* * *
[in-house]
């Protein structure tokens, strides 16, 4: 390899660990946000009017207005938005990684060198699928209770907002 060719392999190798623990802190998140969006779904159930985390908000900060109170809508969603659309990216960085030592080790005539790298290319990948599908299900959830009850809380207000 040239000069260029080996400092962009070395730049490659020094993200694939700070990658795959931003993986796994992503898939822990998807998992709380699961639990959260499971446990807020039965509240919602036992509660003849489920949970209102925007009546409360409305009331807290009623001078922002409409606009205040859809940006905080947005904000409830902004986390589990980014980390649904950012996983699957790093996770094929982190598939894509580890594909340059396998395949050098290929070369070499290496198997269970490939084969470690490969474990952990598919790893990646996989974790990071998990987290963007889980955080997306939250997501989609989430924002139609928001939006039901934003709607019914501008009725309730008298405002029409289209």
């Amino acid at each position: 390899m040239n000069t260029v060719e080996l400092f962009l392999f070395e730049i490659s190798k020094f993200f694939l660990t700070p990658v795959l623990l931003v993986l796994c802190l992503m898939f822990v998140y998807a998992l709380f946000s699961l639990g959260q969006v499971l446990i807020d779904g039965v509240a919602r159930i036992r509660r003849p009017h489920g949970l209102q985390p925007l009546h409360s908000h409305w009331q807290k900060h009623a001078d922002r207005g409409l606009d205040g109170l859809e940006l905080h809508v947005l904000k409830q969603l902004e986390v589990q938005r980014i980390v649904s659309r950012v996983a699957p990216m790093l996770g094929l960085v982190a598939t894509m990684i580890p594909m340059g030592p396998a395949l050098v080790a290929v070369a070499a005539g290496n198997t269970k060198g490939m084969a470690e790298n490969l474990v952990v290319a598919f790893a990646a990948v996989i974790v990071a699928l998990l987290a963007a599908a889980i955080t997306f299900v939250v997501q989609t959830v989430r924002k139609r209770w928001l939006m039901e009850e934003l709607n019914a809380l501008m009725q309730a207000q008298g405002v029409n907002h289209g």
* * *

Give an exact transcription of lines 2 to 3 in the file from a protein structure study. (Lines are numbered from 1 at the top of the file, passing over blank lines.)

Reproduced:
């Protein structure tokens, strides 16, 4: 390899660990946000009017207005938005990684060198699928209770907002 060719392999190798623990802190998140969006779904159930985390908000900060109170809508969603659309990216960085030592080790005539790298290319990948599908299900959830009850809380207000 040239000069260029080996400092962009070395730049490659020094993200694939700070990658795959931003993986796994992503898939822990998807998992709380699961639990959260499971446990807020039965509240919602036992509660003849489920949970209102925007009546409360409305009331807290009623001078922002409409606009205040859809940006905080947005904000409830902004986390589990980014980390649904950012996983699957790093996770094929982190598939894509580890594909340059396998395949050098290929070369070499290496198997269970490939084969470690490969474990952990598919790893990646996989974790990071998990987290963007889980955080997306939250997501989609989430924002139609928001939006039901934003709607019914501008009725309730008298405002029409289209």
């Amino acid at each position: 390899m040239n000069t260029v060719e080996l400092f962009l392999f070395e730049i490659s190798k020094f993200f694939l660990t700070p990658v795959l623990l931003v993986l796994c802190l992503m898939f822990v998140y998807a998992l709380f946000s699961l639990g959260q969006v499971l446990i807020d779904g039965v509240a919602r159930i036992r509660r003849p009017h489920g949970l209102q985390p925007l009546h409360s908000h409305w009331q807290k900060h009623a001078d922002r207005g409409l606009d205040g109170l859809e940006l905080h809508v947005l904000k409830q969603l902004e986390v589990q938005r980014i980390v649904s659309r950012v996983a699957p990216m790093l996770g094929l960085v982190a598939t894509m990684i580890p594909m340059g030592p396998a395949l050098v080790a290929v070369a070499a005539g290496n198997t269970k060198g490939m084969a470690e790298n490969l474990v952990v290319a598919f790893a990646a990948v996989i974790v990071a699928l998990l987290a963007a599908a889980i955080t997306f299900v939250v997501q989609t959830v989430r924002k139609r209770w928001l939006m039901e009850e934003l709607n019914a809380l501008m009725q309730a207000q008298g405002v029409n907002h289209g």